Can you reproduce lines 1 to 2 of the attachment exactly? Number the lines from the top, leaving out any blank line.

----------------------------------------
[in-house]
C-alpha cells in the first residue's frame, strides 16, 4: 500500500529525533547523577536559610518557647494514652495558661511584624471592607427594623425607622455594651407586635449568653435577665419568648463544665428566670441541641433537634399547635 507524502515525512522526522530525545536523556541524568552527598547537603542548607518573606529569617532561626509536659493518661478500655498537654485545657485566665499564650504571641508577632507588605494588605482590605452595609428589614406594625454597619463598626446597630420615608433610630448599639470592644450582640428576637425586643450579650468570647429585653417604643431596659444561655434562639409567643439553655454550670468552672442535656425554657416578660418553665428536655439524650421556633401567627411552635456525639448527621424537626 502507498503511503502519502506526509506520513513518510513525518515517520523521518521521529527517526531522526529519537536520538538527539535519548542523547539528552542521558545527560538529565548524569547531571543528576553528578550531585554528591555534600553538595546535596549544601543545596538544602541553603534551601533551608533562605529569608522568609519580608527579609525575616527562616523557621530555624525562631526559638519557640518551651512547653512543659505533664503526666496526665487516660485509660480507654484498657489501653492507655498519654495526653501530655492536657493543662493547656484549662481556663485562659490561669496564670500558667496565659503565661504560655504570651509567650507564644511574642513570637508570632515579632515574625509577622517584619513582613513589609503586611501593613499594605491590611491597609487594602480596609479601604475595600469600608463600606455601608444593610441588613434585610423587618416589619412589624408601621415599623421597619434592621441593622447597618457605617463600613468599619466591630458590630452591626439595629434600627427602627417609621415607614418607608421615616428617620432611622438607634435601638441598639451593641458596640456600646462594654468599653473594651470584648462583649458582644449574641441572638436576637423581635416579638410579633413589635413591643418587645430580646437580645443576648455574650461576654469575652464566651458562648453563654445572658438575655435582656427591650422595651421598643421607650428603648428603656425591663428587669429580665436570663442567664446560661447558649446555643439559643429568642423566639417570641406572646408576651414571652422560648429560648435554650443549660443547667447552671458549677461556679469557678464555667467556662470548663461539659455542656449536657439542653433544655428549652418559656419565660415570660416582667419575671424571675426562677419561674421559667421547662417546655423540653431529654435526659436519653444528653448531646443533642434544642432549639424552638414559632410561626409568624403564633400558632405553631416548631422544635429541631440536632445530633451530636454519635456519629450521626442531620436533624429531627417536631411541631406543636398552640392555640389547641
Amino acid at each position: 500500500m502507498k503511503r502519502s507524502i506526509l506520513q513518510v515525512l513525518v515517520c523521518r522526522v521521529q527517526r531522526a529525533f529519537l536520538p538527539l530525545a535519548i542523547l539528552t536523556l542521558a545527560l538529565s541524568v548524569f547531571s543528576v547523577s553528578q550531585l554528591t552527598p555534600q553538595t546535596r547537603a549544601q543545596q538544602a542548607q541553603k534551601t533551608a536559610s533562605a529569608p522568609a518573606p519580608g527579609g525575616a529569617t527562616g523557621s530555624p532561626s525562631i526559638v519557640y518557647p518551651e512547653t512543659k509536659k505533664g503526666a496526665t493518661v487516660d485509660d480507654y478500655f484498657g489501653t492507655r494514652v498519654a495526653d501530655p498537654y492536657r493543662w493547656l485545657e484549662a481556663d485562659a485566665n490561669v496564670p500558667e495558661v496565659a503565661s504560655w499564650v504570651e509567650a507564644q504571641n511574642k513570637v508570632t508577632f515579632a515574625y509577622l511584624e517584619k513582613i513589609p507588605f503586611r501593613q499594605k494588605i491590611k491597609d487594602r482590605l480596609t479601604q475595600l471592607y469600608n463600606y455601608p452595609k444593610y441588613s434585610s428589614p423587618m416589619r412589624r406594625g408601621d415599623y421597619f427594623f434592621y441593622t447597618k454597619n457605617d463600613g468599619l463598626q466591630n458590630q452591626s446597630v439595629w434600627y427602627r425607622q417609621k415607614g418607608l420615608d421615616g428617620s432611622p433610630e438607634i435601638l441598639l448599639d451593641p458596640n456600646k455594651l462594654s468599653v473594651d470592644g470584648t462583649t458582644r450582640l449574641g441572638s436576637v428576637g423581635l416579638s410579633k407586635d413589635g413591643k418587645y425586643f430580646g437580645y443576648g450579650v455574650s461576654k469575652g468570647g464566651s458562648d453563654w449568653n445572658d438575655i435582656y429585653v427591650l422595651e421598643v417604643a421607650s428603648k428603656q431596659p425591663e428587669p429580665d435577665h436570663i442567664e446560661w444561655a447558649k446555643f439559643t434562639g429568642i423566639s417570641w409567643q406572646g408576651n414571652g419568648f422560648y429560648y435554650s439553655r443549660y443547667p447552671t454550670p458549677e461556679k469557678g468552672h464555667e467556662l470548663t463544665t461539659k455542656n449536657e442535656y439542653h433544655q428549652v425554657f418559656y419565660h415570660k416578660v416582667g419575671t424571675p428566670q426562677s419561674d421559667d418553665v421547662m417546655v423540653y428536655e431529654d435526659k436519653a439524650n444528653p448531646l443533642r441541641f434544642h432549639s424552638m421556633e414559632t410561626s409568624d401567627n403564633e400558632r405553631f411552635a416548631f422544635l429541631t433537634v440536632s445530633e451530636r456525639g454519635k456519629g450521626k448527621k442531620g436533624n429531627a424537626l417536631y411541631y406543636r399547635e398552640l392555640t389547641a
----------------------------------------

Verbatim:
[in-house]
C-alpha cells in the first residue's frame, strides 16, 4: 500500500529525533547523577536559610518557647494514652495558661511584624471592607427594623425607622455594651407586635449568653435577665419568648463544665428566670441541641433537634399547635 507524502515525512522526522530525545536523556541524568552527598547537603542548607518573606529569617532561626509536659493518661478500655498537654485545657485566665499564650504571641508577632507588605494588605482590605452595609428589614406594625454597619463598626446597630420615608433610630448599639470592644450582640428576637425586643450579650468570647429585653417604643431596659444561655434562639409567643439553655454550670468552672442535656425554657416578660418553665428536655439524650421556633401567627411552635456525639448527621424537626 502507498503511503502519502506526509506520513513518510513525518515517520523521518521521529527517526531522526529519537536520538538527539535519548542523547539528552542521558545527560538529565548524569547531571543528576553528578550531585554528591555534600553538595546535596549544601543545596538544602541553603534551601533551608533562605529569608522568609519580608527579609525575616527562616523557621530555624525562631526559638519557640518551651512547653512543659505533664503526666496526665487516660485509660480507654484498657489501653492507655498519654495526653501530655492536657493543662493547656484549662481556663485562659490561669496564670500558667496565659503565661504560655504570651509567650507564644511574642513570637508570632515579632515574625509577622517584619513582613513589609503586611501593613499594605491590611491597609487594602480596609479601604475595600469600608463600606455601608444593610441588613434585610423587618416589619412589624408601621415599623421597619434592621441593622447597618457605617463600613468599619466591630458590630452591626439595629434600627427602627417609621415607614418607608421615616428617620432611622438607634435601638441598639451593641458596640456600646462594654468599653473594651470584648462583649458582644449574641441572638436576637423581635416579638410579633413589635413591643418587645430580646437580645443576648455574650461576654469575652464566651458562648453563654445572658438575655435582656427591650422595651421598643421607650428603648428603656425591663428587669429580665436570663442567664446560661447558649446555643439559643429568642423566639417570641406572646408576651414571652422560648429560648435554650443549660443547667447552671458549677461556679469557678464555667467556662470548663461539659455542656449536657439542653433544655428549652418559656419565660415570660416582667419575671424571675426562677419561674421559667421547662417546655423540653431529654435526659436519653444528653448531646443533642434544642432549639424552638414559632410561626409568624403564633400558632405553631416548631422544635429541631440536632445530633451530636454519635456519629450521626442531620436533624429531627417536631411541631406543636398552640392555640389547641